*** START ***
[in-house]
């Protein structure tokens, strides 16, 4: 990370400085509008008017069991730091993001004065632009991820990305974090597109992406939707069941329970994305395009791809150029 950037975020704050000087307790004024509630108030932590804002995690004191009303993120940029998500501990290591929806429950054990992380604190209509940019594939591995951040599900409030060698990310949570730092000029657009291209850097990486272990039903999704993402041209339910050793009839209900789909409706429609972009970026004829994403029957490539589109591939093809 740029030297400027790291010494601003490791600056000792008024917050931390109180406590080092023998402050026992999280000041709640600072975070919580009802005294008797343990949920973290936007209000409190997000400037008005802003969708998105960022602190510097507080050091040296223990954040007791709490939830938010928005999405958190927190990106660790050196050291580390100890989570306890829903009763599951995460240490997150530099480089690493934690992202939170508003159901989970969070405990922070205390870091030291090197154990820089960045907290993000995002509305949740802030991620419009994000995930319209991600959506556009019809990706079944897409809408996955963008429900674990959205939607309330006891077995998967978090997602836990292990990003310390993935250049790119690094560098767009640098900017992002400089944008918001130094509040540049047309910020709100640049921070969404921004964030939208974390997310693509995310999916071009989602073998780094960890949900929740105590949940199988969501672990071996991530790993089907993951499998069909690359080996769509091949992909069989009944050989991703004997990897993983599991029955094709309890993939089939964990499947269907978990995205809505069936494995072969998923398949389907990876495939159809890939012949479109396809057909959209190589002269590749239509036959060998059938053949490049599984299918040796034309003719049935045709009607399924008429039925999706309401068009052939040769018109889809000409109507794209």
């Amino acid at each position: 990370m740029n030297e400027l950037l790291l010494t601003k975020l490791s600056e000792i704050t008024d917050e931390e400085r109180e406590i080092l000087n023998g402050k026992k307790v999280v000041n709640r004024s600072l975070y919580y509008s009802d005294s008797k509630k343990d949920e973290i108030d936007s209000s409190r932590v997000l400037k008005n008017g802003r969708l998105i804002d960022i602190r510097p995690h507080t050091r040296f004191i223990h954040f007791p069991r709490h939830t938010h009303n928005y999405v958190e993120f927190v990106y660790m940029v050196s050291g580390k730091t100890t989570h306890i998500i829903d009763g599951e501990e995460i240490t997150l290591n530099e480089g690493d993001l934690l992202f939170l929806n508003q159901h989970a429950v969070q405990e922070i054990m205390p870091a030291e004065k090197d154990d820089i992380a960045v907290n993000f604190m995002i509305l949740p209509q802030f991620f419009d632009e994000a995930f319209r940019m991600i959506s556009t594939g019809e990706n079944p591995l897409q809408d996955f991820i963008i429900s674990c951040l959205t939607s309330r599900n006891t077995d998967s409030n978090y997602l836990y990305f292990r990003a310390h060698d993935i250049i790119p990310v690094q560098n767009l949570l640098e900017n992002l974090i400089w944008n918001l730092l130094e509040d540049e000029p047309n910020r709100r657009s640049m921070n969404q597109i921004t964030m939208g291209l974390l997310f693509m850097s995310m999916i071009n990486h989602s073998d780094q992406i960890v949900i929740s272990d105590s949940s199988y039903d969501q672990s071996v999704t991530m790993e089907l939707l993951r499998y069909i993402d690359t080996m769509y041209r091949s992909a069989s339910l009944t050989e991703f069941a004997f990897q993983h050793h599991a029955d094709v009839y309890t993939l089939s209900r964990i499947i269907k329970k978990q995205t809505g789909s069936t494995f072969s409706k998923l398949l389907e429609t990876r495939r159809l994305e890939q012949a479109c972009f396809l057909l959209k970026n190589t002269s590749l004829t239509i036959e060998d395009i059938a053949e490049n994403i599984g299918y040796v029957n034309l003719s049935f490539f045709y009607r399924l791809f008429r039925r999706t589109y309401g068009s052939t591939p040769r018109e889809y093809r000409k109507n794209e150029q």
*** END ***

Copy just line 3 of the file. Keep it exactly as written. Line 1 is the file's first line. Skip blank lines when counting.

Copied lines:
């Amino acid at each position: 990370m740029n030297e400027l950037l790291l010494t601003k975020l490791s600056e000792i704050t008024d917050e931390e400085r109180e406590i080092l000087n023998g402050k026992k307790v999280v000041n709640r004024s600072l975070y919580y509008s009802d005294s008797k509630k343990d949920e973290i108030d936007s209000s409190r932590v997000l400037k008005n008017g802003r969708l998105i804002d960022i602190r510097p995690h507080t050091r040296f004191i223990h954040f007791p069991r709490h939830t938010h009303n928005y999405v958190e993120f927190v990106y660790m940029v050196s050291g580390k730091t100890t989570h306890i998500i829903d009763g599951e501990e995460i240490t997150l290591n530099e480089g690493d993001l934690l992202f939170l929806n508003q159901h989970a429950v969070q405990e922070i054990m205390p870091a030291e004065k090197d154990d820089i992380a960045v907290n993000f604190m995002i509305l949740p209509q802030f991620f419009d632009e994000a995930f319209r940019m991600i959506s556009t594939g019809e990706n079944p591995l897409q809408d996955f991820i963008i429900s674990c951040l959205t939607s309330r599900n006891t077995d998967s409030n978090y997602l836990y990305f292990r990003a310390h060698d993935i250049i790119p990310v690094q560098n767009l949570l640098e900017n992002l974090i400089w944008n918001l730092l130094e509040d540049e000029p047309n910020r709100r657009s640049m921070n969404q597109i921004t964030m939208g291209l974390l997310f693509m850097s995310m999916i071009n990486h989602s073998d780094q992406i960890v949900i929740s272990d105590s949940s199988y039903d969501q672990s071996v999704t991530m790993e089907l939707l993951r499998y069909i993402d690359t080996m769509y041209r091949s992909a069989s339910l009944t050989e991703f069941a004997f990897q993983h050793h599991a029955d094709v009839y309890t993939l089939s209900r964990i499947i269907k329970k978990q995205t809505g789909s069936t494995f072969s409706k998923l398949l389907e429609t990876r495939r159809l994305e890939q012949a479109c972009f396809l057909l959209k970026n190589t002269s590749l004829t239509i036959e060998d395009i059938a053949e490049n994403i599984g299918y040796v029957n034309l003719s049935f490539f045709y009607r399924l791809f008429r039925r999706t589109y309401g068009s052939t591939p040769r018109e889809y093809r000409k109507n794209e150029q």